A delicious way to spend a day in SoIN
My hands are stained purple with juice. The sun is shining on my sunscreen-slathered neck and arms. My bucket is filling with “black gold.” I’m picking black raspberries, and all is right with the world.
It's that time of year: berry-picking time! We always love the taste of freshly picked berries from Huber's Orchard, Winery & Vineyards. From spring through summer, Huber's offers strawberries, blueberries, black raspberries and blackberries to pick and purchase. Harvest times can be impacted by a number of factors. Refer to the Harvest Schedule on the Huber's Farm Market web page for a list of estimated harvest dates. To make extra certain your berry of choice is ready for picking, call ahead to check with a Farm Market Associate. The number to call is (812) 923-9813, and select Option '2.'
Socializing and Scouting Berries
I put a note on my calendar beginning in mid-June, to check on the black raspberries at Huber’s. Every week I hound the farm market staff. (They must get tired of me.)
“Are they ripe yet? How about now? Are they ready now?” I’m like a kid waiting for candy. This is my kind of candy.
Once they’re ready, I notify the troops. Cheryl and Sharon are my tried and true berry-picking pals. They are willing to get up early on the weekends when they’re in town. My mom has even made an appearance or two. Last weekend my friend came with me, but I had a whim this morning, so I’m by myself.
Today I share the wagon ride with an Indian family from Louisville. As the wind tousles our hair, I talk with the woman about veggies and fruits – what she cooks, eats, and grows.
In the field, I scout the black raspberry bushes, walking up and down the rows, peering under leaves and lifting branches – careful to avoid their spines – to find ripe fruit clusters. Black gold!
I see the woman from the wagon ride again. She and her family started picking blueberries and then switched to black raspberries. They don’t have these in India, her husband said.
With a bout of sciatica earlier in the year, I worried I wouldn’t be able to pick enough. So, I brought a portable gardening stool with me to take pressure off my back.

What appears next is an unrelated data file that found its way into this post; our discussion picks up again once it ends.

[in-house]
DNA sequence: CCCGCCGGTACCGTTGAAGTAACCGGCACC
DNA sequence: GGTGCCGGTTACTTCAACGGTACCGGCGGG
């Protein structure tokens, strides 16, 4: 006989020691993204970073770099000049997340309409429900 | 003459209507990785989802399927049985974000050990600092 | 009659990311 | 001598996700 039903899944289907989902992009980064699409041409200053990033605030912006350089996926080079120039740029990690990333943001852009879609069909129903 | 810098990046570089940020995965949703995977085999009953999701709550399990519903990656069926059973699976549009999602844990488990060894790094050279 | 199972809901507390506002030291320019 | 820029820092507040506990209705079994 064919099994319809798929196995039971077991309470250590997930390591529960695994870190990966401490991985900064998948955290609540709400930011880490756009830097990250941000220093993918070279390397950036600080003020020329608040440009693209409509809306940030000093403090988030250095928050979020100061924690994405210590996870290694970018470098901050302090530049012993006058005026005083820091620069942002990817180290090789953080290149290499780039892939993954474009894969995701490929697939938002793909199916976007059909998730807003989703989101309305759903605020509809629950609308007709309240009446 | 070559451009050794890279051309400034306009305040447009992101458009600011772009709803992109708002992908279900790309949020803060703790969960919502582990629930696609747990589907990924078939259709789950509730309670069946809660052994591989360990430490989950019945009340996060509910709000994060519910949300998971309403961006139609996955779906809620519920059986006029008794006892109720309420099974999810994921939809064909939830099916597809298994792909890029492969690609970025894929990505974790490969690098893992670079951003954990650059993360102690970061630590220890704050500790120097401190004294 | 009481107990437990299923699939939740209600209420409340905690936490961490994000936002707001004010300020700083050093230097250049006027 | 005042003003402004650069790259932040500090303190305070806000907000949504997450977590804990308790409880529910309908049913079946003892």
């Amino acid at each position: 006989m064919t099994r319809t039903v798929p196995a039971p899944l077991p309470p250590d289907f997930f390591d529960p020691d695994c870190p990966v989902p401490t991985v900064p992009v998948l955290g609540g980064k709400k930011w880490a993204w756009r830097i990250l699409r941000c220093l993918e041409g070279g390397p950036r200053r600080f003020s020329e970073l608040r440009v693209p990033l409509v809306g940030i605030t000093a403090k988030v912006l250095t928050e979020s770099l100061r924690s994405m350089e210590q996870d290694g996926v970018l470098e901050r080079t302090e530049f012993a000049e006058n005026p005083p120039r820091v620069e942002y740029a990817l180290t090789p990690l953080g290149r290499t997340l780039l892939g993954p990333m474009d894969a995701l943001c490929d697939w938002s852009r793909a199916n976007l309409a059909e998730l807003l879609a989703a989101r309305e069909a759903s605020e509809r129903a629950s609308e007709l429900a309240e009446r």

As I pick, I lean over to look at the bottom branches and discover huge clusters of berries underneath. I move my little stool over and pick for a while, then glance back and see berries I’ve missed. Changing your perspective can be “berry” illuminating!
On my first outing, I picked for an hour and got a bucket full. On my second, the branches were heavy with fruit. I fill nearly two buckets.
I’m an old hand at this berry business. I spent summer days picking with my dad when I was a kid. But this was before I knew Huber’s had rows and rows of blueberries and black raspberries. Dad would take my sisters and me out to nearby forests, and we’d find patches of berries to pick. My middle sister was a champion picker, filling our makeshift buckets – coffee cans – full of fruit. I ate most of what I picked, but I do remember contributing to the harvest. Mom might remember it differently, though.
Wild berries are free to those who know where to find them, but there’s another price to pay: chiggers. The tiny mites will get on your skin and you may itch and itch afterward.
This is just one of the benefits Huber’s Orchard offers. Cultivated rows of fruit and produce mean you don’t have to search. And wagons that drop you off and pick you up at the field of your choice mean ripe fruit is there for the picking – literally. No tromping through the woods (though there’s something to be said of that experience).
Fruits (and jellies) of my Labor
What will I do with all of these? (You know I still pop a few in my mouth while I pick. If you’ve never tasted black raspberries, you don’t know what you’re missing!)
I mix them with other fruits for a fresh dessert or bake them in pies, muffins or make a sauce for ice cream or cake. I reserve the rest for jelly.
I gently rinse the berries with water and put them in a pan. I place the rinsed berries in a pan and cook them until they’re soft. Afterward, I strain the juice and cook them with pectin, placing canning lids and rings on them. The years I helped my mom with her canning have paid off handsomely for me.
Yay! I have jelly for the entire year.
Black raspberries are pretty well done for the season, but blueberries may still be around. I’m marking my calendar for next year.
If you'd like to stroll the fields for some picking at Huber's Orchard & Winery just give the Farm Market a call at 812-923-9813 and select Option '2' for the U-Pick schedule, availability, and picking conditions.
Farm Market Finds and Plans to Return
Back at Huber’s Farm Market, the produce and its colors were gorgeous! In addition to berries, I purchased some potatoes, tomatoes, and peaches. The peppers are calling my name, too.
Peaches are coming on strong, and soon it will be time for peach cobbler. I’ve frozen some blueberries, so perhaps I’ll combine them for a peach-blueberry pie. Later, I’ll make sure I come back for apples – pie, applesauce, and more.
And maybe I’ll meet my girlfriends for a glass of wine one weekend when a band is playing. The gift of Huber’s keeps giving all year long.
How about a family-style meal with homemade biscuits and apple butter? Joe Huber's Family Farm and Restaurant is a mile away.